For the sixteen years I’ve been working in and around the Customer Service business, I’d always bought into the notion that to delight customers was to win their loyalty. Year after year, conference after conference, company outing after company outing-some variation of the ‘we have to delight our customers to win their hearts and minds’ was repeated.

There wasn’t a contact center or rental car lobby I’d enter that didn’t have some poster with a metamorphic image proclaiming what it means to ‘strive for excellence’ in customer service or ‘go beyond’ to do our very best for customers. It wasn’t uncommon for these slogans to appear in lunchrooms, mission statements, even employee badges. Turns out, what we think about delighting customers and what customers really want are two very different things.

I take inspiration for that statement in the research that the Corporate Executive Board has done on ‘Customer Effort Score’.  If you haven’t read it, I encourage you to, because it puts forth a thesis that suggests that in order to win loyalty and increased customer spend, we should think about Delighting Customers in context of three things:

  1. Making their interactions with us easy.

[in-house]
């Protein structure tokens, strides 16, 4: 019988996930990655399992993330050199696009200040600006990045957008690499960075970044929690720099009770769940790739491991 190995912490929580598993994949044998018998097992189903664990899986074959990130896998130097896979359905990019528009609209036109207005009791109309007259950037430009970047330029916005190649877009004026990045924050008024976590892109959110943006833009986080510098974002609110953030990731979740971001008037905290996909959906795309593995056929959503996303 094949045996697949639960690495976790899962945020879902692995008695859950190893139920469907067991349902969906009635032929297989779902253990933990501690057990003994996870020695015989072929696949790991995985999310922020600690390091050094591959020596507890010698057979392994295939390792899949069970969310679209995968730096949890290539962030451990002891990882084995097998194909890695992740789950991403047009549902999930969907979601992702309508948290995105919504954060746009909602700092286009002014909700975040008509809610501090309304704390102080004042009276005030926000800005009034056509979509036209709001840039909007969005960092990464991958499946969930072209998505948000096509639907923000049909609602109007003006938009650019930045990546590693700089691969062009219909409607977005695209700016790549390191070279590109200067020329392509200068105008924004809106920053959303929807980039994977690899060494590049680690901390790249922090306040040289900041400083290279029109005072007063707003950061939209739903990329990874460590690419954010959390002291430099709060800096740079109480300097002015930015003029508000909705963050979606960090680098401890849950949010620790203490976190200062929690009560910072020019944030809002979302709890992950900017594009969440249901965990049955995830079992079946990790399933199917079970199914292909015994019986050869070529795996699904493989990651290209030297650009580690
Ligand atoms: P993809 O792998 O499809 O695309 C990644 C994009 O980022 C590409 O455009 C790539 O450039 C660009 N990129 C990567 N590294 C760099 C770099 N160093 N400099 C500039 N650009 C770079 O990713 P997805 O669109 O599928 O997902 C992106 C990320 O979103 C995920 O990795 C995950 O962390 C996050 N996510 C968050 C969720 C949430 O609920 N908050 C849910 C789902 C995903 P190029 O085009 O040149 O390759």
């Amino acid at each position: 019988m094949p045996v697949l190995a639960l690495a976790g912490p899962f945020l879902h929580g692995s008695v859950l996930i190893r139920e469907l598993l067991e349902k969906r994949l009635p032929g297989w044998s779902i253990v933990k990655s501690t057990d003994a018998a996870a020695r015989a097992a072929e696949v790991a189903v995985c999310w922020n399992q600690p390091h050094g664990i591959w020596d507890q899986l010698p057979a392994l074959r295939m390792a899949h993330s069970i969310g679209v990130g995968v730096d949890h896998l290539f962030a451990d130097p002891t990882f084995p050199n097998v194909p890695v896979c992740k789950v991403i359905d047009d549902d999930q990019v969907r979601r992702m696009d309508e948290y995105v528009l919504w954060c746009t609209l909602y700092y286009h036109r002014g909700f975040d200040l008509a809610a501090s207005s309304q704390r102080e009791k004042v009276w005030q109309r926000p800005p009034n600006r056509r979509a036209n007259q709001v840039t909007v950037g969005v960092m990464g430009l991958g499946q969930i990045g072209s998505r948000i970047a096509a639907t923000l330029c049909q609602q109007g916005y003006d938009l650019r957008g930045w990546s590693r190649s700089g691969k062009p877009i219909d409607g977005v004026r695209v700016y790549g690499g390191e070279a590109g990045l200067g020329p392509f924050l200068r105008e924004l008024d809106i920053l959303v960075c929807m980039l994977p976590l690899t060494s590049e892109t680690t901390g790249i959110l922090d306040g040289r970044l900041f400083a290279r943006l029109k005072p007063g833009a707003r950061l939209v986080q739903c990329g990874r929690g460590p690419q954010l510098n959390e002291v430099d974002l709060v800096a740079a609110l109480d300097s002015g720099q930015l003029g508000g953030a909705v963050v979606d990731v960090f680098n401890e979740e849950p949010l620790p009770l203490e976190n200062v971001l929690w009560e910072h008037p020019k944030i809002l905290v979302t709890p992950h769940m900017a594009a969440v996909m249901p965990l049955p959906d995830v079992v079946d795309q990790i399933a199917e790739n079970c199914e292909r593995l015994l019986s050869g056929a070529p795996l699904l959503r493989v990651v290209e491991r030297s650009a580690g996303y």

2. Making their interactions with us quick.
  3. And finally making their interactions with us simple.

Get this ‘trifecta’ right and customers will perceive us as having ‘lowered their effort’ which is what today’s time crunched, hyper brand stimulated and socially connected consumer is looking for.

So how do we lower customer effort?  It starts with understanding our customer journey and mapping all of the customer touch-points we offer against that. Doing this exercise can and will reveal gaps in service consistency, and it will force us to walk in our customer’s shoes. Look at how customers engage us from which channel, how those channels interact with and support each other, how they work towards providing an integrated service experience that can take into context where customers have been on their journey with you, and how and where your employees are on that journey with your customer.

Disconnected customer touchpoints aren’t the only source of high customer effort. Quite often the ‘root cause’ of repeated service interactions is a consequence of how work is distributed in the organization, or how the lack of a ‘closed service loop’ creates repeat customer interactions. Get to the source of how, where and to whom work is distributed (and understand how service levels are agreed to for when that work is completed or ‘cleared’), and you can begin to align the company, and not just a single department, in delivering world-class customer service.

In our webinar tomorrow on Ending The Multichannel Frustration, Forrester’s Kate Leggett and I will bring insights into delivering exceptional multichannel customer service.  I hop you’ll join us! Register here.